What can government do to enhance social and economic well being? Nothing, says Murray N. Rothbard. Power and Market contains the proof. It will inoculate the reader against even the slightest temptation to invoke the state as a solution to any social or economic problem. It is the ultimate manual for completely de-mystifying the myth of the state.
Many “right-wing” economists have advocated general sales taxation, as opposed to income taxation, on the ground that the former taxes consumption but not savings-investment; many “left-wing” economists have opposed sales taxation for the same reason. Both are mistaken; the sales tax is an income tax, though of more haphazard and uncertain incidence. The major effect of the general sales tax will be that of the income tax: to reduce the consumption and the savings-investment of the taxpayers.
Or what about taxes that are designed to bolster savings and reduce consumption. Here is Rothbard:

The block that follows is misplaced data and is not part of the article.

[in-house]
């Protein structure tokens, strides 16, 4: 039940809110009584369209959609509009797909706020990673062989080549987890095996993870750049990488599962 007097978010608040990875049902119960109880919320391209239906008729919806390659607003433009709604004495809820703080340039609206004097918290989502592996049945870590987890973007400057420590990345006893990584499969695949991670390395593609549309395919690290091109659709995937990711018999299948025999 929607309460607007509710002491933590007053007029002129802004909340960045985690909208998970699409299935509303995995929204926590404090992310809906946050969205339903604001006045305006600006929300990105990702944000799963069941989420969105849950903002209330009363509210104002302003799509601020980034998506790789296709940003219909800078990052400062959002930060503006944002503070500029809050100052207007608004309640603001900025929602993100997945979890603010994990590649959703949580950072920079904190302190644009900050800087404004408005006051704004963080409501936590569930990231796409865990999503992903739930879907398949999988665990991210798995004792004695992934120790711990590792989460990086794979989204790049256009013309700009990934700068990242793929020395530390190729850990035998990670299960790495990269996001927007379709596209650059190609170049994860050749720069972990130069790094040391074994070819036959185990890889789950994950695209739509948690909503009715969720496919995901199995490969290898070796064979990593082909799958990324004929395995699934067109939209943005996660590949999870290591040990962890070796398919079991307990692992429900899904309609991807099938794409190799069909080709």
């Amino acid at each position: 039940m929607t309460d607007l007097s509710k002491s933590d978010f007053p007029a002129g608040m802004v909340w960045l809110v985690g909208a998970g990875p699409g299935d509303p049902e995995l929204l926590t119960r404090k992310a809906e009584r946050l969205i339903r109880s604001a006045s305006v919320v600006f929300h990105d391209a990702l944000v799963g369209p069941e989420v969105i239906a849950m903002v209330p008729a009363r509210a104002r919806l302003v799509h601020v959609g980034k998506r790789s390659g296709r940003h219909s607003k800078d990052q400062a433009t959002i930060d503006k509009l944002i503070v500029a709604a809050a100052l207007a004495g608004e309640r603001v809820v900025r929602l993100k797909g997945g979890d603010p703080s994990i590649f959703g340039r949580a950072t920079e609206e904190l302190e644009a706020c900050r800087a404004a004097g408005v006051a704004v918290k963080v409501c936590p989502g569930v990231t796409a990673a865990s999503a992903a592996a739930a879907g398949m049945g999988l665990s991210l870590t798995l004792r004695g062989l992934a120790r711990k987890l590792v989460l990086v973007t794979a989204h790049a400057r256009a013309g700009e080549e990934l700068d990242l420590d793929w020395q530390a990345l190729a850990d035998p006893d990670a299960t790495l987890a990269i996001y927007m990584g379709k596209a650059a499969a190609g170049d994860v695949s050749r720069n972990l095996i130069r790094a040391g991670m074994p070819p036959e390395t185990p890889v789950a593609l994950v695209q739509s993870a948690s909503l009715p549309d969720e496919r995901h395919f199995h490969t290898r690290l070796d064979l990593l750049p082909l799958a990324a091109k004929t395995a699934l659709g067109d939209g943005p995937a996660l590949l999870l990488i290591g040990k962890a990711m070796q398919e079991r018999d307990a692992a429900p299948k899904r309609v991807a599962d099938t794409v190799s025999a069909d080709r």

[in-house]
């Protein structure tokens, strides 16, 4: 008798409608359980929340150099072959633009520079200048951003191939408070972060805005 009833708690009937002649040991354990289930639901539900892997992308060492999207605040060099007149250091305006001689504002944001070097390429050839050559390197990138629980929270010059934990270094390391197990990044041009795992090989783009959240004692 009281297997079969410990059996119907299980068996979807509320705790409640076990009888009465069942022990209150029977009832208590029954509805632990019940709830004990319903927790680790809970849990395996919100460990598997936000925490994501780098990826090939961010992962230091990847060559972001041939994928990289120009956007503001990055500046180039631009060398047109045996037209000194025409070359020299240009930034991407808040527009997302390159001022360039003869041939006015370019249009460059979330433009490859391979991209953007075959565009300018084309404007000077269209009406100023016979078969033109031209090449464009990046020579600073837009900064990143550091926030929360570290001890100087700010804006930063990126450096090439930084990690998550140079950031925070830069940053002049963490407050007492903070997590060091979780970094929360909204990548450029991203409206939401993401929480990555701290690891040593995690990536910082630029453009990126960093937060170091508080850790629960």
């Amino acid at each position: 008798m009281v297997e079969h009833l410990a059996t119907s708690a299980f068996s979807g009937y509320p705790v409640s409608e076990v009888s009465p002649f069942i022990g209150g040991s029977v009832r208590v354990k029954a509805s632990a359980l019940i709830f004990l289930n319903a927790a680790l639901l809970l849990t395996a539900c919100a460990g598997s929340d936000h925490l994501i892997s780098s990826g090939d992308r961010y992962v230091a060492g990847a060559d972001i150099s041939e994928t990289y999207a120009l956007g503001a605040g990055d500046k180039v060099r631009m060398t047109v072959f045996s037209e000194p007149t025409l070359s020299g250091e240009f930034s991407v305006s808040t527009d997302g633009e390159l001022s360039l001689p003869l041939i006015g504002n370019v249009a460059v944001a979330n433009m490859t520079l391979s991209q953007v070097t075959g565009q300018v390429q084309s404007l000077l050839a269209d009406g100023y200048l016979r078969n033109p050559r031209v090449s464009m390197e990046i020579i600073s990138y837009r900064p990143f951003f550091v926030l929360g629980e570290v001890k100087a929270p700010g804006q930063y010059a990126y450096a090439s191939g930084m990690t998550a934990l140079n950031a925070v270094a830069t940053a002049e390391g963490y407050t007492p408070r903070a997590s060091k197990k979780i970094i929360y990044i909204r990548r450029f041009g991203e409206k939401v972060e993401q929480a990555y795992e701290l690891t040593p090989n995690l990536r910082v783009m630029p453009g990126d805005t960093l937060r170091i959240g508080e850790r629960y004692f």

Why does consumption possess less merit than saving? Allocation between them on the market is simply a matter of time preference. This means that any coerced deviation from the market ratio of saving to consumption imposes a loss in utility, and this is true whichever direction the deviation takes. A government measure that might induce more saving and less consumption is then no less subject to criticism than one that would lead to more consumption and less saving. To say differently is to criticize free-market choices and implicitly to advocate governmental measures to force more savings upon the public.